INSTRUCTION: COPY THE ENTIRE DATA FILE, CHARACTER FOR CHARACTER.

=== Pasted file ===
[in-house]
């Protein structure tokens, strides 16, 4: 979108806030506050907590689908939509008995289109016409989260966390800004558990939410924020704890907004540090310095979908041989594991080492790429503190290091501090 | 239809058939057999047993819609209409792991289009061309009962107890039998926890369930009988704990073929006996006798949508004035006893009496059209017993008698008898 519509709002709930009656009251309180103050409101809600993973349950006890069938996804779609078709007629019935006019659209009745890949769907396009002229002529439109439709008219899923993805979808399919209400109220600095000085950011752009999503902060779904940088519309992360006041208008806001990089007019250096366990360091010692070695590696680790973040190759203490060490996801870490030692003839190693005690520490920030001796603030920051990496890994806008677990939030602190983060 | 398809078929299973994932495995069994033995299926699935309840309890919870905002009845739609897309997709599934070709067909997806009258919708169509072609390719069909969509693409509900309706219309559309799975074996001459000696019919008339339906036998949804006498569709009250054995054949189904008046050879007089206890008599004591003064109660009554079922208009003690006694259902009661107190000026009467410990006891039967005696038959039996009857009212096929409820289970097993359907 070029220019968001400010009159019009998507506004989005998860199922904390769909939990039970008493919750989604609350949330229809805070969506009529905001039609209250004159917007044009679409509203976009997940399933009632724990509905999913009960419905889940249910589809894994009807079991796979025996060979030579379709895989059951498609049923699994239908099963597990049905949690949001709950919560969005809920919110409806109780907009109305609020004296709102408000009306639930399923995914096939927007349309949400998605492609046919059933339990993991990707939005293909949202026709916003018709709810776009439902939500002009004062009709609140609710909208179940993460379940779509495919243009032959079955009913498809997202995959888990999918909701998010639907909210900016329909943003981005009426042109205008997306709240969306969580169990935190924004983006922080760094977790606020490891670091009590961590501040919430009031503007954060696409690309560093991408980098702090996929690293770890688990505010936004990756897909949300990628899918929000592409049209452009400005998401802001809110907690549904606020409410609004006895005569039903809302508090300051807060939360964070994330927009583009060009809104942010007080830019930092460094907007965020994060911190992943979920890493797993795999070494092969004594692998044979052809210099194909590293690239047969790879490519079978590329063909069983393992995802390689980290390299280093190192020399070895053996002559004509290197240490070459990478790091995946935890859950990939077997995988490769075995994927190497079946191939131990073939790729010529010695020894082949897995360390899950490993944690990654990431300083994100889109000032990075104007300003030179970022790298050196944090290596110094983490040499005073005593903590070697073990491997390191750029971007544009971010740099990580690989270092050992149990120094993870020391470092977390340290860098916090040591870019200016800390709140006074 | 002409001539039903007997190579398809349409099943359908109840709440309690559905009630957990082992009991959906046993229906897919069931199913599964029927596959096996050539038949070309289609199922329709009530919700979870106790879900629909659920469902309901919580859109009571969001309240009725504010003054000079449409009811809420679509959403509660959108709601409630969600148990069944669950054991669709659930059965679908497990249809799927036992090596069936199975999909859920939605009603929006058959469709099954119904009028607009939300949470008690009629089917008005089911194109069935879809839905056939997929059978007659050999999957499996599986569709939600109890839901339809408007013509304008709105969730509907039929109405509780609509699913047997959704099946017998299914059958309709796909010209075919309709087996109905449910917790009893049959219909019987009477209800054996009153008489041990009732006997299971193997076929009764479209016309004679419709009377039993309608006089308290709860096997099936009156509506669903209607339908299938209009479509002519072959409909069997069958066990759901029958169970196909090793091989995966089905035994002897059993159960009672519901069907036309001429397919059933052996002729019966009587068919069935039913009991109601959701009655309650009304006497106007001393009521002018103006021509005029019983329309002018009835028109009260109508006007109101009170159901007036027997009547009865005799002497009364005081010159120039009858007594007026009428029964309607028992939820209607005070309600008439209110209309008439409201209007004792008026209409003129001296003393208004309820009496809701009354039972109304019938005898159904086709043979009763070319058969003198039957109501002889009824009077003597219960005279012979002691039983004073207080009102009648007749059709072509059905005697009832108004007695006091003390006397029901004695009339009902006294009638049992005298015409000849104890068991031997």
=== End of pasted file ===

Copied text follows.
[in-house]
């Protein structure tokens, strides 16, 4: 979108806030506050907590689908939509008995289109016409989260966390800004558990939410924020704890907004540090310095979908041989594991080492790429503190290091501090 | 239809058939057999047993819609209409792991289009061309009962107890039998926890369930009988704990073929006996006798949508004035006893009496059209017993008698008898 519509709002709930009656009251309180103050409101809600993973349950006890069938996804779609078709007629019935006019659209009745890949769907396009002229002529439109439709008219899923993805979808399919209400109220600095000085950011752009999503902060779904940088519309992360006041208008806001990089007019250096366990360091010692070695590696680790973040190759203490060490996801870490030692003839190693005690520490920030001796603030920051990496890994806008677990939030602190983060 | 398809078929299973994932495995069994033995299926699935309840309890919870905002009845739609897309997709599934070709067909997806009258919708169509072609390719069909969509693409509900309706219309559309799975074996001459000696019919008339339906036998949804006498569709009250054995054949189904008046050879007089206890008599004591003064109660009554079922208009003690006694259902009661107190000026009467410990006891039967005696038959039996009857009212096929409820289970097993359907 070029220019968001400010009159019009998507506004989005998860199922904390769909939990039970008493919750989604609350949330229809805070969506009529905001039609209250004159917007044009679409509203976009997940399933009632724990509905999913009960419905889940249910589809894994009807079991796979025996060979030579379709895989059951498609049923699994239908099963597990049905949690949001709950919560969005809920919110409806109780907009109305609020004296709102408000009306639930399923995914096939927007349309949400998605492609046919059933339990993991990707939005293909949202026709916003018709709810776009439902939500002009004062009709609140609710909208179940993460379940779509495919243009032959079955009913498809997202995959888990999918909701998010639907909210900016329909943003981005009426042109205008997306709240969306969580169990935190924004983006922080760094977790606020490891670091009590961590501040919430009031503007954060696409690309560093991408980098702090996929690293770890688990505010936004990756897909949300990628899918929000592409049209452009400005998401802001809110907690549904606020409410609004006895005569039903809302508090300051807060939360964070994330927009583009060009809104942010007080830019930092460094907007965020994060911190992943979920890493797993795999070494092969004594692998044979052809210099194909590293690239047969790879490519079978590329063909069983393992995802390689980290390299280093190192020399070895053996002559004509290197240490070459990478790091995946935890859950990939077997995988490769075995994927190497079946191939131990073939790729010529010695020894082949897995360390899950490993944690990654990431300083994100889109000032990075104007300003030179970022790298050196944090290596110094983490040499005073005593903590070697073990491997390191750029971007544009971010740099990580690989270092050992149990120094993870020391470092977390340290860098916090040591870019200016800390709140006074 | 002409001539039903007997190579398809349409099943359908109840709440309690559905009630957990082992009991959906046993229906897919069931199913599964029927596959096996050539038949070309289609199922329709009530919700979870106790879900629909659920469902309901919580859109009571969001309240009725504010003054000079449409009811809420679509959403509660959108709601409630969600148990069944669950054991669709659930059965679908497990249809799927036992090596069936199975999909859920939605009603929006058959469709099954119904009028607009939300949470008690009629089917008005089911194109069935879809839905056939997929059978007659050999999957499996599986569709939600109890839901339809408007013509304008709105969730509907039929109405509780609509699913047997959704099946017998299914059958309709796909010209075919309709087996109905449910917790009893049959219909019987009477209800054996009153008489041990009732006997299971193997076929009764479209016309004679419709009377039993309608006089308290709860096997099936009156509506669903209607339908299938209009479509002519072959409909069997069958066990759901029958169970196909090793091989995966089905035994002897059993159960009672519901069907036309001429397919059933052996002729019966009587068919069935039913009991109601959701009655309650009304006497106007001393009521002018103006021509005029019983329309002018009835028109009260109508006007109101009170159901007036027997009547009865005799002497009364005081010159120039009858007594007026009428029964309607028992939820209607005070309600008439209110209309008439409201209007004792008026209409003129001296003393208004309820009496809701009354039972109304019938005898159904086709043979009763070319058969003198039957109501002889009824009077003597219960005279012979002691039983004073207080009102009648007749059709072509059905005697009832108004007695006091003390006397029901004695009339009902006294009638049992005298015409000849104890068991031997």